Hethersett teen reaches final of Amnesty International competition

A proud Norfolk school pupil has had her story about China's one-child family policy nominated for Amnesty International's Young Human Rights Reporter of the Year award.

Chloe Lansley, 13, of Shop Lane, Hethersett, chose to write about the controversial law initiated by China's communist government to control the country's spiralling population because she is one of three sisters and could not bear to think of life without either of her siblings Holly, 22 and Kate, 20.

The policy forbids couples in urban areas from having more than one child and gives parents with multiple children fewer benefits than their one child counterparts, which has been linked to an increase in forced abortions, female infanticide and under-reporting of female births due to a preference for sons as they provide greater financial support for the family.

However, wealthy families can pay the state to have more than one child.

Chloe, who also lives with mum Fiona, 50 and father Jonathan, 49, said: 'In my family all of the children are girls and I could never imagine living without my sisters or my mum so it was quite a personal choice.'

Her social studies teacher Jo Collin suggested she participate in the competition, which involved over 3,000 children from across the UK submitting stories on human rights issues.

Chloe added: 'I think that everybody should have the right to life and human rights and these should be enforced everywhere. It should not be linked to how much money you bring to the family.'

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Her story was chosen for the 'stylish and poetic approach' she took to dealing with a pressing human rights issue and the 'well-structured mix of description and fact,' used in the story.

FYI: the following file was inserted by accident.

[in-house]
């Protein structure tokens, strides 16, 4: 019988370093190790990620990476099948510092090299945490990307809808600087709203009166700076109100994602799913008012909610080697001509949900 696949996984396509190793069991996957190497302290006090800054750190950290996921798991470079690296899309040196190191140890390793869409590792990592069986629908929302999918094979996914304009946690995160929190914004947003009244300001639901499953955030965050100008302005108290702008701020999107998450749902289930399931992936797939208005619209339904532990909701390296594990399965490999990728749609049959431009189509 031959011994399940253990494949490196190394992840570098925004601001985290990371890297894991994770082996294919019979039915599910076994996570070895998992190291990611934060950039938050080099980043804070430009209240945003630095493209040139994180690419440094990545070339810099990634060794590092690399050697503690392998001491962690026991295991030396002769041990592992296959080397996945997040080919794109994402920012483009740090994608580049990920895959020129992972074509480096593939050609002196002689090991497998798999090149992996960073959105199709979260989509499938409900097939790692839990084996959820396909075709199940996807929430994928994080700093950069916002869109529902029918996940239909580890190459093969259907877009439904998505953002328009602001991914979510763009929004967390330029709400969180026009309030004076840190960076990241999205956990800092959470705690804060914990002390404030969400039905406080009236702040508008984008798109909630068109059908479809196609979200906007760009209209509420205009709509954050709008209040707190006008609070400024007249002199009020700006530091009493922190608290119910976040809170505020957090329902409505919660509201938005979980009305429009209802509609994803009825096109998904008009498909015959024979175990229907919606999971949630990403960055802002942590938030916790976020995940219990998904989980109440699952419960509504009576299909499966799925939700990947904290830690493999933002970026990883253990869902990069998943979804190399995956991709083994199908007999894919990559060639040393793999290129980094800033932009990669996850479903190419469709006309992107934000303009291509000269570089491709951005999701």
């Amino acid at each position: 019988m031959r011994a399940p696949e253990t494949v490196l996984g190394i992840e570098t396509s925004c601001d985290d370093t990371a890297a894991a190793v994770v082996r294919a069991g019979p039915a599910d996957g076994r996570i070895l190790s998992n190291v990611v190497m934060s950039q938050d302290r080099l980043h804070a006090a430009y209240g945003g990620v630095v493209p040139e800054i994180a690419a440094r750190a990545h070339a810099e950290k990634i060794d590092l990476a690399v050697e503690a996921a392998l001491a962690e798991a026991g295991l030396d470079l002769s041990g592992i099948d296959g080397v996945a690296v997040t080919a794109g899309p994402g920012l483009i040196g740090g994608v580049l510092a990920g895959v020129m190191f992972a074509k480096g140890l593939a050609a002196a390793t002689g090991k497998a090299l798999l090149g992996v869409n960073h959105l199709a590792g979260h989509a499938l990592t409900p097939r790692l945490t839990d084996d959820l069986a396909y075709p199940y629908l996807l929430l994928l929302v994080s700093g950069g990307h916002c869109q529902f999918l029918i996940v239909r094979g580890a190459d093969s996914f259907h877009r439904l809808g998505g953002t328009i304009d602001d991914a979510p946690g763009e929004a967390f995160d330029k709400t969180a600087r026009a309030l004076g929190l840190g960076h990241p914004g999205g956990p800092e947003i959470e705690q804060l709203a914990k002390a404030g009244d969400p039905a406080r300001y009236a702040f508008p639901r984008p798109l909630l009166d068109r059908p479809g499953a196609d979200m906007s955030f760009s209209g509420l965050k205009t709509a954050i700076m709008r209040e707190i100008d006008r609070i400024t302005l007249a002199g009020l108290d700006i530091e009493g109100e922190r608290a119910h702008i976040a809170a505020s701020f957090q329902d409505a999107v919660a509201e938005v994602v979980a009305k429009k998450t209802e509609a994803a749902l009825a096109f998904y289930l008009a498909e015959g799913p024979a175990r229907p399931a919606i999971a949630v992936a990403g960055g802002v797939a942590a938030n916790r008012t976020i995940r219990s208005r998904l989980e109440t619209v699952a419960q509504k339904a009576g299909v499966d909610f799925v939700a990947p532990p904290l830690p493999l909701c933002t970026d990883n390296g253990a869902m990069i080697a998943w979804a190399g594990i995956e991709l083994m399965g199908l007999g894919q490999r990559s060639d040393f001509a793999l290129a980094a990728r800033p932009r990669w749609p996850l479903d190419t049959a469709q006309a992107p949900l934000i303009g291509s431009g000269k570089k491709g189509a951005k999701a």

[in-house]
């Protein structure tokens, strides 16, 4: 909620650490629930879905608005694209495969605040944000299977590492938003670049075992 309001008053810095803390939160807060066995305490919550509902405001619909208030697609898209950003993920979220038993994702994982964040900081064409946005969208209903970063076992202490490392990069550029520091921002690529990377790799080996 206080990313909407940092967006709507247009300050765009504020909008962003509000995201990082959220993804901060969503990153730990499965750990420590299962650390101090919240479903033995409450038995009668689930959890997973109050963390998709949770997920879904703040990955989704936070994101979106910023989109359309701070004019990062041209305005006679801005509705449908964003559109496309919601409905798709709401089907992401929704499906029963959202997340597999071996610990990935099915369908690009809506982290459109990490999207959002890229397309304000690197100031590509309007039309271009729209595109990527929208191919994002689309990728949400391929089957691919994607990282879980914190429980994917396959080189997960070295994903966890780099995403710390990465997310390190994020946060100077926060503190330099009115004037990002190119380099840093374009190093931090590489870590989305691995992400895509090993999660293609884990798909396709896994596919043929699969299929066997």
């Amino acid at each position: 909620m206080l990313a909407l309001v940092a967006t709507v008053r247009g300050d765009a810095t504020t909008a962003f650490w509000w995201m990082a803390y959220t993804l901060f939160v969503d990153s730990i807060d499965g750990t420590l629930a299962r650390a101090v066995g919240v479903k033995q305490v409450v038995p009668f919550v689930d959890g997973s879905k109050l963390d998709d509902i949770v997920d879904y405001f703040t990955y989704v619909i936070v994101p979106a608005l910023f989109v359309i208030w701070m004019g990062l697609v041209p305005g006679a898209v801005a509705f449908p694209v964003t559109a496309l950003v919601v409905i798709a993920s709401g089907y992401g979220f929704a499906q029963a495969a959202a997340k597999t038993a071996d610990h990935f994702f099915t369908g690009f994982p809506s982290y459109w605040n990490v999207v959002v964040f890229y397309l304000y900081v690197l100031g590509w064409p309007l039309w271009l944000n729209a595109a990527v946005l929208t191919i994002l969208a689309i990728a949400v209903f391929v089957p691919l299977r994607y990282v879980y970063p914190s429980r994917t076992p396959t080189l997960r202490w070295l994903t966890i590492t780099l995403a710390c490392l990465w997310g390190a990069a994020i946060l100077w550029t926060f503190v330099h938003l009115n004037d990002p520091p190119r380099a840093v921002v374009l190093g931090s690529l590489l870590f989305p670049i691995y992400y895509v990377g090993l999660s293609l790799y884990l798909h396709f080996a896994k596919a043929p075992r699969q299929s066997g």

She will be in a shortlist of 10 candidates, who will have their work judged by a panel of editors, authors and industry professionals including Guardian writer Joseph Harker, award-winning author Kathryn Cave and the 2011 Young Human Rights Reporter of the Year Angus Kirk.

The writers will then be invited to a prestigious awards ceremony held at Amnesty International UK's headquarters on May 9, where the overall winner will be announced.

The winner's work will then be showcased at the organisation's annual Media Awards in central London in front of an audience of over 400 of the nation's top media figures on May 29.

Her teacher said: 'We are delighted that Chloe's essay is in the top ten. As an international school community with students from several continents, we actively encourage our pupils to be global in their outlook and perspectives and try to raise the awareness of all our students about the iniquity of injustice, wherever it occurs.'

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